For some people, using any amount of tobacco can quickly lead to nicotine dependence. Signs that you may be addicted include:
- You can't stop smoking. You've made one or more serious, but unsuccessful, attempts to stop.
- You experience withdrawal symptoms when you try to stop. Your attempts at stopping have caused physical and mood-related symptoms, such as strong cravings, anxiety, irritability, restlessness, difficulty concentrating, depressed mood, frustration, anger, increased hunger, insomnia, constipation or diarrhea.
- You keep smoking despite health problems. Even though you've developed health problems with your lungs or your heart, you haven't been able to stop.
- You give up social or recreational activities in order to smoke. You may stop going to smoke-free restaurants or stop socializing with certain family members or friends because you can't smoke in these locations or situations.
When to see a doctor
You're not alone if you've tried to stop smoking but haven't been able to stop for good. Most smokers make many attempts to stop smoking before they achieve stable, long-term abstinence from smoking.
You're more likely to stop for good if you follow a treatment plan that addresses both the physical and the behavioral aspects of nicotine dependence. Using medications and working with a counselor specially trained to help people stop smoking (a tobacco treatment specialist) will significantly boost your chances of success.
Ask your doctor, counselor or therapist to help you develop a treatment plan that works for you or to advise you on where to get help to stop smoking.
In many people, nicotine from cigarettes stimulates receptors in the brain to release dopamine, triggering a pleasure response. Over time, the number of nicotine receptors increases and changes your brain's anatomy. When you quit smoking, you cut off the brain's pleasure response because the receptors don't get nicotine, triggering nicotine withdrawal symptoms. If you stick it out and use stop-smoking products to help with withdrawal symptoms and cravings, the number of nicotine receptors returns to normal, helping you quit smoking for good.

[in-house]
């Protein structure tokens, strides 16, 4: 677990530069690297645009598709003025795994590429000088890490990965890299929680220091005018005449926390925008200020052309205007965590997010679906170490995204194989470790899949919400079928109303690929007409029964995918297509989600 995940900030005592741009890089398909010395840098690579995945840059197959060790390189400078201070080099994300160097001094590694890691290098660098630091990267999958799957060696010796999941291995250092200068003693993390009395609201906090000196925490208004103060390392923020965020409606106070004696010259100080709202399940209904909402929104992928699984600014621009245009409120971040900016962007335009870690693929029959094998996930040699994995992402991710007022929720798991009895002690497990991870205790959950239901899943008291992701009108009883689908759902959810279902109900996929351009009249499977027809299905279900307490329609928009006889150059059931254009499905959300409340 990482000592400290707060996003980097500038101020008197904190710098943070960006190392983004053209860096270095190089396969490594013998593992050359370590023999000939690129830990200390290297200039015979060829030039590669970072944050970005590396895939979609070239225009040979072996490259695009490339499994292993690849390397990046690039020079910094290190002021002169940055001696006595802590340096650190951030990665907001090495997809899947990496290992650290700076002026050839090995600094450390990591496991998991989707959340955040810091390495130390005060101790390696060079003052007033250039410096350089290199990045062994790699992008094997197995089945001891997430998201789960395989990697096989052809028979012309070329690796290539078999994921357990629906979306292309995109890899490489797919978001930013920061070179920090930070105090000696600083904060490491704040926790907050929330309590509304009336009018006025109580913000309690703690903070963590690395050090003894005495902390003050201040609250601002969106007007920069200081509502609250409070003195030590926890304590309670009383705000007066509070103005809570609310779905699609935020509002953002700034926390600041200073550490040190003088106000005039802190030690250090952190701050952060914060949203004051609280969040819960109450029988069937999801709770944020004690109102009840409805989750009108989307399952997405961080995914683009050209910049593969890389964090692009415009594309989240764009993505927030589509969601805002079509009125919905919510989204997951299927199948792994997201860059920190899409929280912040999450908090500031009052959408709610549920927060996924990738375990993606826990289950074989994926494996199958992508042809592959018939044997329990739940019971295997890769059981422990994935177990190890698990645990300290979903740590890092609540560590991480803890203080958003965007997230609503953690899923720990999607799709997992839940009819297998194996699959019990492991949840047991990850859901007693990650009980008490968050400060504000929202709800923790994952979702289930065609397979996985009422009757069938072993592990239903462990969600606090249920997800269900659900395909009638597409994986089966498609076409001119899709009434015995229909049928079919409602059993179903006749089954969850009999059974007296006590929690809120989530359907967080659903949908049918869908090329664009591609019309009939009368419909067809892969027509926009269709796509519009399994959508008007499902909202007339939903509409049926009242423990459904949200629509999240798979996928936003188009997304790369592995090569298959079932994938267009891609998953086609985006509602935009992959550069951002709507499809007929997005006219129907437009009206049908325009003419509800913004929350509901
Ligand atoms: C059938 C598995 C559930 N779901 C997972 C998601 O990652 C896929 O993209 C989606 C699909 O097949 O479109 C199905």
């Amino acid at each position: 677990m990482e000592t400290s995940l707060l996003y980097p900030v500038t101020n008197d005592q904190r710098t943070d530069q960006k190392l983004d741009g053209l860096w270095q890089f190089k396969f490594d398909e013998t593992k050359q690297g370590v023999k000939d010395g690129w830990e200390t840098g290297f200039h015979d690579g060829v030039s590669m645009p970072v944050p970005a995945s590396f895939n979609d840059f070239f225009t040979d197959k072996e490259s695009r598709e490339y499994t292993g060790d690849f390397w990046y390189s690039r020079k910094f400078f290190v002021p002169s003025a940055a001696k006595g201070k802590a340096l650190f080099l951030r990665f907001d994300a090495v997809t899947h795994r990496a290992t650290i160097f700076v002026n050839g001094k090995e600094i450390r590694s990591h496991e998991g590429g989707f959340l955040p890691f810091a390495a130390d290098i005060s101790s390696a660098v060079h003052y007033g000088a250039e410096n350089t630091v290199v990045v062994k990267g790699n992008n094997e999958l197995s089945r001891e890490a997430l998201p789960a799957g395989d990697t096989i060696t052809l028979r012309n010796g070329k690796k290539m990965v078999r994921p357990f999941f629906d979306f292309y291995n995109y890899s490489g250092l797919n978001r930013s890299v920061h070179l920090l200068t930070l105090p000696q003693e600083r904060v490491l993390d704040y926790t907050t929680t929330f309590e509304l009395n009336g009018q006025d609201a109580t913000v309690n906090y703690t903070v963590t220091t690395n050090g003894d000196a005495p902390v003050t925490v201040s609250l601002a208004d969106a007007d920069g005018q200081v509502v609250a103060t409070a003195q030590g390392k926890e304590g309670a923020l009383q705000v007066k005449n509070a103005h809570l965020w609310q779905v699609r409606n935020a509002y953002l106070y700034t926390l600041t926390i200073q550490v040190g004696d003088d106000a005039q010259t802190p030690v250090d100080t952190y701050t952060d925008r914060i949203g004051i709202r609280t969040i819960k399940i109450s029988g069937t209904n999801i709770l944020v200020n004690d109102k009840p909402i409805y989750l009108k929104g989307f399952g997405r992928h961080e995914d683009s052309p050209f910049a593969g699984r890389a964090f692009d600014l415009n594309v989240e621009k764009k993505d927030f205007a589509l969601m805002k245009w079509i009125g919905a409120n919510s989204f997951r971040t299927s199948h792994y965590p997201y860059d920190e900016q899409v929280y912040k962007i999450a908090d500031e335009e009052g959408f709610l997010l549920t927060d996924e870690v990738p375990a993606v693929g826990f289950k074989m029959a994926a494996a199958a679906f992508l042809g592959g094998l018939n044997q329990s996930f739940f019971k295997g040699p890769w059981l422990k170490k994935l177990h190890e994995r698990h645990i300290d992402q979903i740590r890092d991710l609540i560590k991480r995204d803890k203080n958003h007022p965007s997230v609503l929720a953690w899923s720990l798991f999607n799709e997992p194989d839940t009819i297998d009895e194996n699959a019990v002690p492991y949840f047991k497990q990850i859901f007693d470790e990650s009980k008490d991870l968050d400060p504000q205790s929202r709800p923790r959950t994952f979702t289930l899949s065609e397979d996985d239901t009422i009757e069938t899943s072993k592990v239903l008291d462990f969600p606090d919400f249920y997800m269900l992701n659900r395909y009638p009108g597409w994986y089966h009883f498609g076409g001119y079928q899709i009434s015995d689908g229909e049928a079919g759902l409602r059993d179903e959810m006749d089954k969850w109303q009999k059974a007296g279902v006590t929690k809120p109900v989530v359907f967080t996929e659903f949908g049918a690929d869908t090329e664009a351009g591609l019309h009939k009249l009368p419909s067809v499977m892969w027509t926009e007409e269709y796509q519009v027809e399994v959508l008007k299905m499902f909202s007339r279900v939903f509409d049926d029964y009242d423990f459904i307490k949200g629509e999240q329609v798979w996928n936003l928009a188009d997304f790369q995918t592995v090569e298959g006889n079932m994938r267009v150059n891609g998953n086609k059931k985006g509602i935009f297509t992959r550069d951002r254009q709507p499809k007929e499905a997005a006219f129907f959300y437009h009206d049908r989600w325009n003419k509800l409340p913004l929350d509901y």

Nicotine is the chemical in tobacco that keeps you smoking. Nicotine is very addictive when delivered by inhaling tobacco smoke into the lungs, which quickly releases nicotine into the blood allowing it to get into the brain within seconds of taking a puff. In the brain nicotine increases the release of brain chemicals called neurotransmitters, which help regulate mood and behavior.
Dopamine, one of these neurotransmitters, is released in the "reward center" of the brain and causes improved mood and feelings of pleasure. Experiencing these effects from nicotine is what makes tobacco so addictive.
Nicotine dependence involves behavioral (routines, habits, feelings) as well as physical factors. These behavioral associations with smoking may act as triggers — situations or feelings that activate a craving for tobacco, even if you have not smoked for some time.
Behaviors and cues that you may associate with smoking include:
- Certain times of the day, such as first thing in the morning, with morning coffee or during breaks at work
- After a meal
- Drinking alcohol
- Certain places or friends
- Talking on the phone
- Stressful situations or when you're feeling down
- Sight or smell of a burning cigarette
- Driving your car
To overcome your dependence on tobacco, you need to become aware of your triggers and develop a plan to deal with the behaviors and routines that you associate with smoking.
Anyone who smokes or uses other forms of tobacco is at risk of becoming dependent. Factors that influence who will use tobacco include:
- Genetics. The likelihood that you will start smoking and keep smoking may be partly inherited — genetic factors may influence how receptors on the surface of your brain's nerve cells respond to high doses of nicotine delivered by cigarettes.